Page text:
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Alan Parsons Project - Tales of Mystery and Imagination - Edgar Allan Poe CD (album) cover

TALES OF MYSTERY AND IMAGINATION - EDGAR ALLAN POE

Alan Parsons Project

 

Crossover Prog

4.03 | 479 ratings

From Progarchives.com, the ultimate progressive rock music website

kenethlevine
Special Collaborator
Prog-Folk Team
4 stars By 1976 progressive rock was already becoming tired and long in the tooth. The heavyweights - PINK FLOYD, JETHRO TULL, GENESIS, YES, ELP - were still around, but few new acts could challenge their dominance, and it was becoming increasingly apparent that prog as a whole was not a particularly successful commercial art form. The emergence of the ALAN PARSONS PROJECT provided a much needed short term boost to prog, even if 80% of Parsons' credibility was a result of his involvement with FLOYD, and he would ultimately take the project into the mainstream. But for the debut, we are dealing with a suitably ambitious adaptation of the works of the master of macabre himself, with a cast of dozens, a formula later adopted by a plethora of explorers like JEFF WAYNE, INTERGALACTIC TOURING BAND, MANDALABAND, and even some of MIKE OLDFIELD's 80s output.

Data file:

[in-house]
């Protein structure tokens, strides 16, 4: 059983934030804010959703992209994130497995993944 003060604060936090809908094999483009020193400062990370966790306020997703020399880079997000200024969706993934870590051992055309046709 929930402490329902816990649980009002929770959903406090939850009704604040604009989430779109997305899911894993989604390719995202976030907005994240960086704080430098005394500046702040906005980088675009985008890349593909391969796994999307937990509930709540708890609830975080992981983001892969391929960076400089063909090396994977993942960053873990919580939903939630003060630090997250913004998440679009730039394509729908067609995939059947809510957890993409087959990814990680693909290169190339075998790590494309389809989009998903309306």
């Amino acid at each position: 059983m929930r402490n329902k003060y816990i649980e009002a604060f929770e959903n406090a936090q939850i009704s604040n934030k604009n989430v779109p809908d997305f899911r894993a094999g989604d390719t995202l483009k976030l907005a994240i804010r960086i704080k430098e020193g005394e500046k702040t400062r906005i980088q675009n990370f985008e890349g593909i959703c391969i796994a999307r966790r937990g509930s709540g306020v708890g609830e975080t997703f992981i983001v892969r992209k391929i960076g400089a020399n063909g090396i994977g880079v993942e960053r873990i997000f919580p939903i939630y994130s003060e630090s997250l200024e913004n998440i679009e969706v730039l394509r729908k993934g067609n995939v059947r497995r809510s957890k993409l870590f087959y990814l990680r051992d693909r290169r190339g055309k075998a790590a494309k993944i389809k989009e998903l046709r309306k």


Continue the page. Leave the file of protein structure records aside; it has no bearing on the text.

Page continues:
Consistency amid daunting variety are among the qualities that make "Tales" such a winner and so sweet sounding decades later. Firstly, the repeating melodic theme first introduced in "A Dream within a Dream" and coaxed into orgasmic waves on "The Fall of the House of Usher" became a blueprint for countless symphonic, electronic, and neo progressive artists for years to come, among them ELOY, CLEPSYDRA and even BARCLAY JAMES HARVEST. The choral accompaniments do not hold back at all, and are all the more endearing on tracks like the schizophrenically brilliant "Cask of Amontillado". While "Dr Tarr and Professor Fether" provide the blueprint for more oozing commercial material that would eventually follow, it was a breath of fresh air at the time. Both "The Raven" and "Tell Tale Heart" capture the foreboding and torment of Edgar Eallan Poe's protagonists such that even their repetitive nature seems justified. Even "To One in Paradise" distinguishes itself by its poetic understatement. This is an immaculately constructed work that still revels in a certain raw charm.

Ultimately, PARSONS should not be flawed for his part in the birth of arena rock which may have done more to stifle prog than punk ever could, because "Tales" provides enough cues for a more artistically rewarding direction that few, even APP itself, ultimately followed. 4.5 stars, flip a coin, tales wins.

kenethlevine | 4/5 |

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